In the past, I have written about using pilot lingo in every day communication (see Pilot Speak and I Speak Pilot 2). Communication is critical during any phase of a flight from planning to execution to completion. To enable clear and concise communication, pilots are taught the terminology to use from early days of flight training by their instructors.
Prior to the start of flight, a pilot communicates with flight service station to obtain weather information at the origin and destination airport, as well as along the route of flight; reviews NOTAMS and files a flight plan. It was necessary to communicate this verbally with a preflight briefer before the advent of internet and still occasionally be a necessary step when out of reach from online services. Today all this can be achieved online such as on DUATS or through flight planning software tools, but taxi, clearance, departure instructions from an airport (controlled or otherwise), navigating in en route airspace, arrival clearance at a destination airport all still requires communication either via self announcement or with an air traffic controller.
With practice and experience, every pilot masters the lingo that is necessary for proper and concise communication. Eventually this becomes second nature: you find yourself using the phonetic alphabetic to spell your name; or when you don’t understand something that is being said or you want someone to repeat something, it comes naturally to you to say “Say again?”. You might say aircraft instead of car, hanger for garage, fly instead of drive, all unconsciously and naturally.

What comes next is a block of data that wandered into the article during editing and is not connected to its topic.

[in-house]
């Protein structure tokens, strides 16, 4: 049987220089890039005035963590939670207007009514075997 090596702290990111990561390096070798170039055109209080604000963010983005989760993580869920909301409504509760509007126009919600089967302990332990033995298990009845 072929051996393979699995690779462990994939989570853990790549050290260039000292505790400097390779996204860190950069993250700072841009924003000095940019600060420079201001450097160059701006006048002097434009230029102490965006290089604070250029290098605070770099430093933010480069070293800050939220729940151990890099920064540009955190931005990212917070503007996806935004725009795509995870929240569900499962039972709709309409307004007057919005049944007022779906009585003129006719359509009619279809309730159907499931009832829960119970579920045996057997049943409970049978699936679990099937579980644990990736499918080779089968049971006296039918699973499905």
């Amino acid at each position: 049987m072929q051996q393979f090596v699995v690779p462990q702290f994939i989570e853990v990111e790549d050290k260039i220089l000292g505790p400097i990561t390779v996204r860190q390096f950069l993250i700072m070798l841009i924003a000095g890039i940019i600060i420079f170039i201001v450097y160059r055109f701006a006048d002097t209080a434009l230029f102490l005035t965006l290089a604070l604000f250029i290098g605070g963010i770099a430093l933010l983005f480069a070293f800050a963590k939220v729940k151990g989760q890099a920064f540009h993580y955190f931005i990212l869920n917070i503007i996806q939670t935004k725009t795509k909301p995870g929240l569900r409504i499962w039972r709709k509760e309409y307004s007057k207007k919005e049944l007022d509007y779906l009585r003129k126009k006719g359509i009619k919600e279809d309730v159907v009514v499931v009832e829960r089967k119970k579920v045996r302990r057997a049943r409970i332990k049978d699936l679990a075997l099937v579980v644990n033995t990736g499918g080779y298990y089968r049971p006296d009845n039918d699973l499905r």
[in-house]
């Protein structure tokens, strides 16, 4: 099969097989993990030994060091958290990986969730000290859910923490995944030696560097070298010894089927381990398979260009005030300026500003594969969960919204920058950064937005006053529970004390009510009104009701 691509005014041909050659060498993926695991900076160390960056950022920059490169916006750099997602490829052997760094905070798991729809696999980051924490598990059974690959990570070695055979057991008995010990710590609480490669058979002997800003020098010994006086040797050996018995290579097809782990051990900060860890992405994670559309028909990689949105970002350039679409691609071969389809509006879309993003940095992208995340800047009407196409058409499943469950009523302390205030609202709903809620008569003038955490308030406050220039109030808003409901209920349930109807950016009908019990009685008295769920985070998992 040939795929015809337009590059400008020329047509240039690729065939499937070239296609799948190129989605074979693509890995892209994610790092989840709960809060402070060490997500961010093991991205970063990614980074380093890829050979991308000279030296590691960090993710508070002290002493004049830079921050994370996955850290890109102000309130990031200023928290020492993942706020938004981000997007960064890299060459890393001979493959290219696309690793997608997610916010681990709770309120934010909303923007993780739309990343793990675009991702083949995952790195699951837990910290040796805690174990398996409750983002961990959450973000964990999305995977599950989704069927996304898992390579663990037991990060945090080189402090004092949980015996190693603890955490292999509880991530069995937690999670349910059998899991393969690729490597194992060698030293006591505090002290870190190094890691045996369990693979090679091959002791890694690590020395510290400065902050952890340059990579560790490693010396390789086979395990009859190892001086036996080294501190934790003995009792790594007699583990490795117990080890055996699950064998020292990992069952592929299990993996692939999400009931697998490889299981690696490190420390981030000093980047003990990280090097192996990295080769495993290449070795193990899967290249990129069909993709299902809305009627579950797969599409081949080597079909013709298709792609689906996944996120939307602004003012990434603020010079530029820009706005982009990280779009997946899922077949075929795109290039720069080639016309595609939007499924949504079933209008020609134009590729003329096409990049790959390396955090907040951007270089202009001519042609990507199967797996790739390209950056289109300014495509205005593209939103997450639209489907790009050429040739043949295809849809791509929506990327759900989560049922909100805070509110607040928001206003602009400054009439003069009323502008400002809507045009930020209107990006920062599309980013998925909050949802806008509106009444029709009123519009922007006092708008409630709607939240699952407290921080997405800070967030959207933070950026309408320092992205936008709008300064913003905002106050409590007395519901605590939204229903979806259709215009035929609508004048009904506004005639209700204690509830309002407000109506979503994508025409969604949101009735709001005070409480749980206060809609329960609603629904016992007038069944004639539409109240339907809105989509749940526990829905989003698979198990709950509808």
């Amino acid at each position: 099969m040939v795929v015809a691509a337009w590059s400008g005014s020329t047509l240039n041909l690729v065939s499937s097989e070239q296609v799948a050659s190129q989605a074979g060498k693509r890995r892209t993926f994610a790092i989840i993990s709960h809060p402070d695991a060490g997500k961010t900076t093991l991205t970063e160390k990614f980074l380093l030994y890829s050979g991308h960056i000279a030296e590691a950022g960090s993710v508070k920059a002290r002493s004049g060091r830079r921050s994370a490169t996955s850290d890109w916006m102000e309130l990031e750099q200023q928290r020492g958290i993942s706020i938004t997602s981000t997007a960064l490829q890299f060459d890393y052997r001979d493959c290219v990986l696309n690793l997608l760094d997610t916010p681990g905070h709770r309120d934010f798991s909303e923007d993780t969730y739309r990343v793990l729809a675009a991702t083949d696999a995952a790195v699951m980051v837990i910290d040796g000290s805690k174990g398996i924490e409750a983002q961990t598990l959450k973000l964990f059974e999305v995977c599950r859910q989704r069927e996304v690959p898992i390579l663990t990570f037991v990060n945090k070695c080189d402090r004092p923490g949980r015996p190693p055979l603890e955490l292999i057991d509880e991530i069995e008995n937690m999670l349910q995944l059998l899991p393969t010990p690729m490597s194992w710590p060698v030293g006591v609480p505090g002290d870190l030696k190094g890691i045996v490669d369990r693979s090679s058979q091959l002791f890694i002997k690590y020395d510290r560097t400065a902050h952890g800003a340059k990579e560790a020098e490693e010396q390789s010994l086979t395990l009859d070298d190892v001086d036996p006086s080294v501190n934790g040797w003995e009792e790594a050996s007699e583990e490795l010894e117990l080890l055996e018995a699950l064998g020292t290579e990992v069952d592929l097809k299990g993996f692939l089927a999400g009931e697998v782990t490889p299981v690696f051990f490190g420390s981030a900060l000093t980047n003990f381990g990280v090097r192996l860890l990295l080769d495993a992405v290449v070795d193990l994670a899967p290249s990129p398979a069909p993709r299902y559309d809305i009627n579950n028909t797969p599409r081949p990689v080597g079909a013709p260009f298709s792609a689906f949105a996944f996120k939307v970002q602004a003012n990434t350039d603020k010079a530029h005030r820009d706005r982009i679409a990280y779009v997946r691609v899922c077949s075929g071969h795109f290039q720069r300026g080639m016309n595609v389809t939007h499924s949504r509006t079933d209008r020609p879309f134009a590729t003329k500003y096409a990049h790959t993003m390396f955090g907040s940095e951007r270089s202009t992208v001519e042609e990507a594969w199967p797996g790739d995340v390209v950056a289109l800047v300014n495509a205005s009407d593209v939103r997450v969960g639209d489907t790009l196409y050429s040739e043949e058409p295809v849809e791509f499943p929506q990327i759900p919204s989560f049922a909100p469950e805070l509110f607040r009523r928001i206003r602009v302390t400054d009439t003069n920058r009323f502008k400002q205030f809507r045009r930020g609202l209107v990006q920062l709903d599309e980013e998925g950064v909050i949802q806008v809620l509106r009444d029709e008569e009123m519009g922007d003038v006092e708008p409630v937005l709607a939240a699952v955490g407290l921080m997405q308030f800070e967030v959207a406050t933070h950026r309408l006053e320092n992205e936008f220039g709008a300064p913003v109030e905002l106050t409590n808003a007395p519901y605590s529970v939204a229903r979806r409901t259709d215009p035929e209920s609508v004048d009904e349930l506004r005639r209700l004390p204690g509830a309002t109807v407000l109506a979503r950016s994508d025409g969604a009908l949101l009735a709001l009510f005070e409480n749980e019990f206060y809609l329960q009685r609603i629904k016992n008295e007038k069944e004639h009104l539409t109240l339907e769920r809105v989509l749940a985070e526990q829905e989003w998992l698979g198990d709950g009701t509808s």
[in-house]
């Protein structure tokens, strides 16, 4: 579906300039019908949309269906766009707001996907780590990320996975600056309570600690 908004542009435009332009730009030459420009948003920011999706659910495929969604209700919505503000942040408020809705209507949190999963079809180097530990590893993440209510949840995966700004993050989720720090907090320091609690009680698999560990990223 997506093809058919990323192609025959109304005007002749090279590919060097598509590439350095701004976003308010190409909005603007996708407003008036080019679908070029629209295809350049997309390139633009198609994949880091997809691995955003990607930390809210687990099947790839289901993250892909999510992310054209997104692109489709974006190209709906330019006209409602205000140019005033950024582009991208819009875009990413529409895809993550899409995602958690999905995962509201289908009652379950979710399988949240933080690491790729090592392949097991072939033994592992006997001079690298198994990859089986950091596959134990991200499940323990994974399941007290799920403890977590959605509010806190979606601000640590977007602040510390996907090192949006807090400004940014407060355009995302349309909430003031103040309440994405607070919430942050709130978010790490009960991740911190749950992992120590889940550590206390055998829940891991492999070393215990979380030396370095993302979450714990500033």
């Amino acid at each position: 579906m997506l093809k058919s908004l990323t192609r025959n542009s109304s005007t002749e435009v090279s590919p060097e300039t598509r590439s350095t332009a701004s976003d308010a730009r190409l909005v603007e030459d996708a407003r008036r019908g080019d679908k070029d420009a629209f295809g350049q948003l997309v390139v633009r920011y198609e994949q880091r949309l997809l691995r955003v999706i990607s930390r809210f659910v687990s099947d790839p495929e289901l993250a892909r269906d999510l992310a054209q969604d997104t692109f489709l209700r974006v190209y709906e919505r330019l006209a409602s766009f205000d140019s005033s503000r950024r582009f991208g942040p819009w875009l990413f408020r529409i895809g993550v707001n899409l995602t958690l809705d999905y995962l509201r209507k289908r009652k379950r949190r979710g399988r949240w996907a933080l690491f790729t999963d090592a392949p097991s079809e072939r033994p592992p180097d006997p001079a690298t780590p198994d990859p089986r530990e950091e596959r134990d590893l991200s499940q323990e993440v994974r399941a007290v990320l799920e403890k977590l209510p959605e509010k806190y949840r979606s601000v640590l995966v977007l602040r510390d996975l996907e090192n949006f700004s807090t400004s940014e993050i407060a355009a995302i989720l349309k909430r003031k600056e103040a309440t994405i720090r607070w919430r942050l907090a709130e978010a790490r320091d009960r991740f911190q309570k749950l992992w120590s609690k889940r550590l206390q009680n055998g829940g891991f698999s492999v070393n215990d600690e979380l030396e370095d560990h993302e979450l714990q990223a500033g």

I came across an article entitled: How to speak like a pilot in the Business Insider (or the same one entitled: ITAWT ITAWA PUDYE TTATT: The Secret Language of the Skies) in The Atlantic written by Deborah Fallows. It presents an interesting view from a non-pilot’s perspective of this aviation lingo that pilots and ATC use so easily, while it sounds strange it to people disassociated with aviation.
What is entertaining is how different ideas influence and proliferate the choice of names that are used for waypoint and fix naming. Maybe after your mom, sister, girl friend or significant other (e.g. SUSAN), or based on location (e.g. NEWPO over Newport Beach) or context (e.g. WITCH over Salem) or sports themed (e.g. BOSOX near BOS) or presidents (e.g RREGN over Andrews Air Force Base).
In recent times, the fix naming has evolved further into more thematic naming. Don’t be surprised if you fly into DCA using:
FRDMM2 arrival over fixes that proclaim: WEWIL NEVVR FORGT SEP11 or
TRPSS2 arrival over fixes that declare: WEEDU SUPRT OOURR TRPPS
If food is on your mind you might want to fly to Pensacola Naval Airstation via the RNAV GPS RWY 1 approach:
CHAPE EATNN TUNNA SNWCH HIFER MAYOO
or maybe on a lighter vein you approach Portsmouth International airport via the RNAV GPS RWY 16 approach:
ITAWT ITAWA PUDYE TTATT IDEED
Who said that the FAA doesn’t have a sense of humor?